It’s a similar strategy to the Hawaii deal. The Northern Lights may be famous, but customers don’t buy many last-minute tickets to Fairbanks in February. Even if the airline offered rock-bottom prices — heck, if it made the seats free — passengers probably wouldn’t book, unless they knew why they should visit.
“What they are doing is so much more creative than simply a fare sale,” said Henry Harteveldt, a travel industry analyst. “Absent the Northern Lights, there probably aren’t a lot of people who want to go visit Alaska in the depths of January. The state of Alaska is a hard sell in the winter.”
More promotions could be coming. The marketing team, Bowman said, has come up with several ideas, including discounts for college students based on grade-point-average (better students receive the best coupons), promotions for skiers based on snow fall, and sales for hikers based on snow melt.
Alaska is also working to make traditional fare sales more dynamic, with marketing prepared to tell a story about any market revenue management wants to discount, even if there’s no cute tiered promo codes (like the Northern Lights one) to go with it.
A fare sale to the Midwest could be accompanied by a campaign recommending people “go back to your roots and explore America,” Bowman said, while a deal to the Southeast could be accompanied by copy about food tourism in Georgia.
“There’s a lot more storytelling that I would like to see us do,” she said. “We don’t do enough to tell the story about the trip you can take with that great fare.”
Revenue Management Still Leads
Revenue management has worked with marketing in part because the team understands the importance of selling discounted tickets to the right customer mix, Bowman said.
“I think everyone appreciates that you might be able to fill the seats with a low fare, but you may not get the quality of guests,” she said.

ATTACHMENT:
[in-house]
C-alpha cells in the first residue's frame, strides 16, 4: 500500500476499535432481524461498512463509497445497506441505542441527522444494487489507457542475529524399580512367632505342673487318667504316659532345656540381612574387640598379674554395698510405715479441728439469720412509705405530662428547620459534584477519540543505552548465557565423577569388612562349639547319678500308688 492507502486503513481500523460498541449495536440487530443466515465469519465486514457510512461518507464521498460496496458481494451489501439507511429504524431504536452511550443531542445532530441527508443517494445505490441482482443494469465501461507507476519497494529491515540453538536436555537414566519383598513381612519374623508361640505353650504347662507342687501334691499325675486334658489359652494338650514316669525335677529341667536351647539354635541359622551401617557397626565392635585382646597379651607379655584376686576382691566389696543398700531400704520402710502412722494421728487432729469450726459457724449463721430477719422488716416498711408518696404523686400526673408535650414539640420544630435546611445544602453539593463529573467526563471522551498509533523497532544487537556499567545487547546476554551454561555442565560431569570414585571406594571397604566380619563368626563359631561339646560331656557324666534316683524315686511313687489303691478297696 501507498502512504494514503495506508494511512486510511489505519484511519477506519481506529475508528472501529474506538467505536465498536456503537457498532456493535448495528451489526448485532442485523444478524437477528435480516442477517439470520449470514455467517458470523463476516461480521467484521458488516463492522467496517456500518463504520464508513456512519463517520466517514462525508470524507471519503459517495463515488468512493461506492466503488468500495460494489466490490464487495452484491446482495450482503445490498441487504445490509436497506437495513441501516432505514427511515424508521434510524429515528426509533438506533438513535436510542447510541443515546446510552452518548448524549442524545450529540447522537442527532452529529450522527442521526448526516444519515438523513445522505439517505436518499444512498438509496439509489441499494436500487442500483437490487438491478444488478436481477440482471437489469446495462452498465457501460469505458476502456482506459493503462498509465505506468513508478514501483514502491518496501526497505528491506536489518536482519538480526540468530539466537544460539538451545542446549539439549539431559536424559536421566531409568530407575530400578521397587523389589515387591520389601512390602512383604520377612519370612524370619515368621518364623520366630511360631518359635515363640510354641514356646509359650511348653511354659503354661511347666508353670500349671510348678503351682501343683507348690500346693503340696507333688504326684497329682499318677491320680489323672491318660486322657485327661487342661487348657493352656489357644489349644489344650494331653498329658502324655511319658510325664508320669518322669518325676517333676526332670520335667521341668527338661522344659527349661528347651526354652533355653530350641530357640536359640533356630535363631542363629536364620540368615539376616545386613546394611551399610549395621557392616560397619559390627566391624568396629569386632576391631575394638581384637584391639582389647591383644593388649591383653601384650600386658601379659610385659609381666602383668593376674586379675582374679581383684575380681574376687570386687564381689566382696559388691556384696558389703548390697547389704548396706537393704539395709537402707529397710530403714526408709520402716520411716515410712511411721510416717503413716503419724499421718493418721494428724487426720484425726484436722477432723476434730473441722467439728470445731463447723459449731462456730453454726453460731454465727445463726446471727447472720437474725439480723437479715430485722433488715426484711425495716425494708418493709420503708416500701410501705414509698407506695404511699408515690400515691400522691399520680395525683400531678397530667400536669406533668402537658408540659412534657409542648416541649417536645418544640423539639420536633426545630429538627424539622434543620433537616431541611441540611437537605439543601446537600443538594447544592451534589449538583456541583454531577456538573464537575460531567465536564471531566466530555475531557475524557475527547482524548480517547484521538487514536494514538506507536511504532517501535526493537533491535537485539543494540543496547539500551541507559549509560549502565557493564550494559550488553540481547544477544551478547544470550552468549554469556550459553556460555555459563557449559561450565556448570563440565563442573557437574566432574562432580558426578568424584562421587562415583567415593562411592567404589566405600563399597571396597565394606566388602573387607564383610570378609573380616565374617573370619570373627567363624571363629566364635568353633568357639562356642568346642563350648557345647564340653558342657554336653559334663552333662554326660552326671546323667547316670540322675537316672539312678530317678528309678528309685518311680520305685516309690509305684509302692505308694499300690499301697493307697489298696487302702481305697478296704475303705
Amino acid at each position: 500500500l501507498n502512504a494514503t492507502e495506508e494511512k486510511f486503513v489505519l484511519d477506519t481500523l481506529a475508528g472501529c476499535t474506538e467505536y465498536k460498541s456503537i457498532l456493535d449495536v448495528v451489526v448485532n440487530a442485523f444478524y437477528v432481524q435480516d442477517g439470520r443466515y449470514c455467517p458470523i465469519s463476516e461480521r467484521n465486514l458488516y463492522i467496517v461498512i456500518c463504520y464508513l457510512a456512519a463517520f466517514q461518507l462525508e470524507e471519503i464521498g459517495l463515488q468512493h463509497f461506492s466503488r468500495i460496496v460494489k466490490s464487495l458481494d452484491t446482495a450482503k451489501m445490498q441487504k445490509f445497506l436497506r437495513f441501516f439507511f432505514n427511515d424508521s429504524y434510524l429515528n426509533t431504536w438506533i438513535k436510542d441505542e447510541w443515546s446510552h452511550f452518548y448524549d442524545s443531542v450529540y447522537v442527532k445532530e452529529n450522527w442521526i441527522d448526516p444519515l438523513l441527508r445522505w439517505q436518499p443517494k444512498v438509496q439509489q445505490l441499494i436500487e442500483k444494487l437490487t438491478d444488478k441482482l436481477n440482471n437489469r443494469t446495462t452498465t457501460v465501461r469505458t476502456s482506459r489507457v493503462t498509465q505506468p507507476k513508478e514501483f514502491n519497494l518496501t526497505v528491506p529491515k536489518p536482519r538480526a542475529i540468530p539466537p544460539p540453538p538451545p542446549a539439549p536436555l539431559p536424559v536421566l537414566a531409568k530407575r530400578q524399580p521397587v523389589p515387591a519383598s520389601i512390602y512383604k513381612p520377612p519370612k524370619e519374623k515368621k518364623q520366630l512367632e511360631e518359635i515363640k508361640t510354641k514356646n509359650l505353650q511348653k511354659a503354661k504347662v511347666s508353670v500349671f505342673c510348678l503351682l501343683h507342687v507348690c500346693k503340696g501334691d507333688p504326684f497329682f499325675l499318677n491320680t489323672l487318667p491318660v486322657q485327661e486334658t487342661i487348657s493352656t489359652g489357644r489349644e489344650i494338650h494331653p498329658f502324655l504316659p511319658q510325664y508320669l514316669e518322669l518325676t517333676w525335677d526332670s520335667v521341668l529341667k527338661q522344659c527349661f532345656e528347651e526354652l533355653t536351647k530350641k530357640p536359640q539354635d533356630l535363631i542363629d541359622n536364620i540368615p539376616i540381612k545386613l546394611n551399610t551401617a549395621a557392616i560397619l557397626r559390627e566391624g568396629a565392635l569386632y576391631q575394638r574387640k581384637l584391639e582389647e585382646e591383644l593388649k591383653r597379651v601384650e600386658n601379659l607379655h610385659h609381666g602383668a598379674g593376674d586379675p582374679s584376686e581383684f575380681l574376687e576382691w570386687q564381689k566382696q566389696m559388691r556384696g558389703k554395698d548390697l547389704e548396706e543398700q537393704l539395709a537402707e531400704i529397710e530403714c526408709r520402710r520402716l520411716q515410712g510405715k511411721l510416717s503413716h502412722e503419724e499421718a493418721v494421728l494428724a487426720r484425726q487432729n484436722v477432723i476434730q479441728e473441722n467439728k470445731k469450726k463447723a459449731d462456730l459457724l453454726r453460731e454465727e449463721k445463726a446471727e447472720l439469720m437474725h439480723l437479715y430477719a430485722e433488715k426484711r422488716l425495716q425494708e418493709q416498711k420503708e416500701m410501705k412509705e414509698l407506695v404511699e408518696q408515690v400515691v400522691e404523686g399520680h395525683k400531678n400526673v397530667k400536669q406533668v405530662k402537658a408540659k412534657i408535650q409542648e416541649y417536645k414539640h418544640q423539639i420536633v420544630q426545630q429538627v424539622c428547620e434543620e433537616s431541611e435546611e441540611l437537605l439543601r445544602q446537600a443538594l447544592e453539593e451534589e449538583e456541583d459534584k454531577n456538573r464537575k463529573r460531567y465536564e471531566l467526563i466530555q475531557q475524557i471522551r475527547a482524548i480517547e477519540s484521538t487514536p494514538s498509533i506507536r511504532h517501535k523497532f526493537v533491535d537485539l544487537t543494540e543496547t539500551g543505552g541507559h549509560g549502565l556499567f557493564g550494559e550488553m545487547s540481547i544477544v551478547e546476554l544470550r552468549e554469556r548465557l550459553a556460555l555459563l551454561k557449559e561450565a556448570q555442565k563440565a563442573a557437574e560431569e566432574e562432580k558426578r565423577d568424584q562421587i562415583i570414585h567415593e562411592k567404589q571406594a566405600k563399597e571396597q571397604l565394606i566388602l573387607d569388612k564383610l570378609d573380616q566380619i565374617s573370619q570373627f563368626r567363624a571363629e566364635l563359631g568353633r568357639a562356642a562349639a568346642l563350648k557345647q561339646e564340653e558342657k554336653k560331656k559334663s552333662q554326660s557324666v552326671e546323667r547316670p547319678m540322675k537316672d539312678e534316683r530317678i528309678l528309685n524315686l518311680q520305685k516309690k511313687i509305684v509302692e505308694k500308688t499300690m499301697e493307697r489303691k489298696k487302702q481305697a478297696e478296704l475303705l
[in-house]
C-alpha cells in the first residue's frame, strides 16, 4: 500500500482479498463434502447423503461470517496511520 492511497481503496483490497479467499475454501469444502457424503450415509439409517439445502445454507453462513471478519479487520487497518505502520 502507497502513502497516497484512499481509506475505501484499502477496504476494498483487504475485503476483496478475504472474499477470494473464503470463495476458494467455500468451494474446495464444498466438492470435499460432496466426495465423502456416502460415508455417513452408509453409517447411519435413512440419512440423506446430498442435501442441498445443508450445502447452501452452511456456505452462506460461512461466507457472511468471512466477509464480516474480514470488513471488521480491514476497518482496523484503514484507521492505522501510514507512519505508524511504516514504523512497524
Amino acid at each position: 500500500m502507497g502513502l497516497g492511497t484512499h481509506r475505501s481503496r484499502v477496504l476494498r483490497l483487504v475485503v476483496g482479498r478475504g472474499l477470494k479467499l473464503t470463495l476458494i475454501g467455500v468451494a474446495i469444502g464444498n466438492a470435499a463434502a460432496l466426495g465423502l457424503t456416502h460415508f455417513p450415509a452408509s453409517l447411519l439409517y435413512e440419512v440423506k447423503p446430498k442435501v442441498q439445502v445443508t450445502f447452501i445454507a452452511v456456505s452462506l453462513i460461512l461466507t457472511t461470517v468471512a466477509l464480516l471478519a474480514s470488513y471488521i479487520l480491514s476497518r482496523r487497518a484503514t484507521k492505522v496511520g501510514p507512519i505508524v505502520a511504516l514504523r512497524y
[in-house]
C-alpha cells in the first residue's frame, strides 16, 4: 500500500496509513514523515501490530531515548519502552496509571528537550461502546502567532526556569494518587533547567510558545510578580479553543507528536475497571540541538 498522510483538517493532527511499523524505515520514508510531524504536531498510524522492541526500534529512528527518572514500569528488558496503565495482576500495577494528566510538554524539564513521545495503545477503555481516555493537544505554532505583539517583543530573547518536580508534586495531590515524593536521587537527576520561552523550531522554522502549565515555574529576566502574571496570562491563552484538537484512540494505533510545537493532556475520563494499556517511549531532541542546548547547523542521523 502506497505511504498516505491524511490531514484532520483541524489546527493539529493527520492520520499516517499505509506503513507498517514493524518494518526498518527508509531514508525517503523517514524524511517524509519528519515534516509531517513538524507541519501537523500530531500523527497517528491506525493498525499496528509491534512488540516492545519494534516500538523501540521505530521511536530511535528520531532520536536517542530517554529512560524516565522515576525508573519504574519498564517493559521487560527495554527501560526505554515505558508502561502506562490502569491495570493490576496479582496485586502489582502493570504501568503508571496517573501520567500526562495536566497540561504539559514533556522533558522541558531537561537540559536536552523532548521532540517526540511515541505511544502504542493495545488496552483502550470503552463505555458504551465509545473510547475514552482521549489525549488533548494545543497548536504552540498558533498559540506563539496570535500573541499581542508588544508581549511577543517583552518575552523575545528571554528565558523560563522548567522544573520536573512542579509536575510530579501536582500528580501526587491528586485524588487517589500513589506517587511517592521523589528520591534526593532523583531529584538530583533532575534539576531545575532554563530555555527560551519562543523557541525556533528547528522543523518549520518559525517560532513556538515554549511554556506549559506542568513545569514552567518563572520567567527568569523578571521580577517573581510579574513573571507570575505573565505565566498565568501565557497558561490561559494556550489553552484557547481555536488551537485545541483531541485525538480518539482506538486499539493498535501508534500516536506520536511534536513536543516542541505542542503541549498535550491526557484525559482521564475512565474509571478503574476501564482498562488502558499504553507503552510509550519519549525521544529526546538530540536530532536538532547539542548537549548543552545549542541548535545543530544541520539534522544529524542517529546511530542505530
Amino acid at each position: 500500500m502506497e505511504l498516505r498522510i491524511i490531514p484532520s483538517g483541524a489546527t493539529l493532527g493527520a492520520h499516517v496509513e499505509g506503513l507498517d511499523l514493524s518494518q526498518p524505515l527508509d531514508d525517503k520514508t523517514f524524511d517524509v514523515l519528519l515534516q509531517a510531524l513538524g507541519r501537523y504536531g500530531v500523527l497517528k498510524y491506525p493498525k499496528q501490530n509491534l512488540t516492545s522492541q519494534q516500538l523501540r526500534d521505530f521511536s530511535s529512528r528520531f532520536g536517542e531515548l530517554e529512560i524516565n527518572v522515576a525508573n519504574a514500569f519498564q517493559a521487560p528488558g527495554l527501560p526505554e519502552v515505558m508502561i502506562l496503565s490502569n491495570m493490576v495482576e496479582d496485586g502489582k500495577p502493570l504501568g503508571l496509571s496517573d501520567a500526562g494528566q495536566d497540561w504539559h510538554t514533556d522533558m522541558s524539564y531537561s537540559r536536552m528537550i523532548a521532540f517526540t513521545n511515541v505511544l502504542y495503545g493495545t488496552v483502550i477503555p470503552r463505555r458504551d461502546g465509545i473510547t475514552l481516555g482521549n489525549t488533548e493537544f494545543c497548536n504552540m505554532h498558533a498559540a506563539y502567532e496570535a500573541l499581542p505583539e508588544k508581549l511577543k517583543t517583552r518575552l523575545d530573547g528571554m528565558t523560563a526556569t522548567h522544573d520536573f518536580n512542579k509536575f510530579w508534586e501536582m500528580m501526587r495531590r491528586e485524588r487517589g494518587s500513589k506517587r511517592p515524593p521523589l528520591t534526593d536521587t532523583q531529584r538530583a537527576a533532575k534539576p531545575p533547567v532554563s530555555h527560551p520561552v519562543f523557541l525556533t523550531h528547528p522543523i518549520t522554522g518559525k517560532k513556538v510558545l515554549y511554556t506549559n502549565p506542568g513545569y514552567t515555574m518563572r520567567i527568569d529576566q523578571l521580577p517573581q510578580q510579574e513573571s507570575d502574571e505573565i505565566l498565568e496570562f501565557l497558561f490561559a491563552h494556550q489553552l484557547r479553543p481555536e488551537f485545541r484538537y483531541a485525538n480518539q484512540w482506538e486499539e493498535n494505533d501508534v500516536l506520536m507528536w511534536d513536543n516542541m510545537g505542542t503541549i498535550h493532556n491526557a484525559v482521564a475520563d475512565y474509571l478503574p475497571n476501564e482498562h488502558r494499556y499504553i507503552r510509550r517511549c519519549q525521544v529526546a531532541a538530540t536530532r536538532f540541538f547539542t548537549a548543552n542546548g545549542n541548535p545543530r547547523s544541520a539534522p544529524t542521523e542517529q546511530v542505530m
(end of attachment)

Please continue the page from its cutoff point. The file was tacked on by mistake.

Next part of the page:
The thinking goes like this: A customer who pounces on a $299 flight to Hawaii when Alaska undercuts the competition is probably someone who always looks for the cheapest fare, and would defect if the price was right.
But someone who plays along with a game about wave heights, is “someone we can help groom and grow,” Bowman said, into a more lucrative future customer.
Ultimately, though, even at Alaska, revenue management tends to make the final call about when to discount. Unlike marketing, revenue management must worry about competitive factors, like whether another airline will take so much offense at a fare sale that it attacks Alaska in other markets.
“There have been instances where our marketing promo sales have triggered competitive response and that makes RM uncomfortable,” she said, adding that while Alaska’s revenue managers are “progressive and take risk,” their goal is still to “protect the revenue.”
It is never going to be a perfect match. But Harteveldt, a former airline marketing executive, said he credits Alaska for thinking differently.
”It is is great to see marketing and revenue management actually working together,” he said. “Too often in airlines and frankly at other travel companies, marketing and revenue management are not only separate departments, they are not even always physically located near each other in their office buildings.”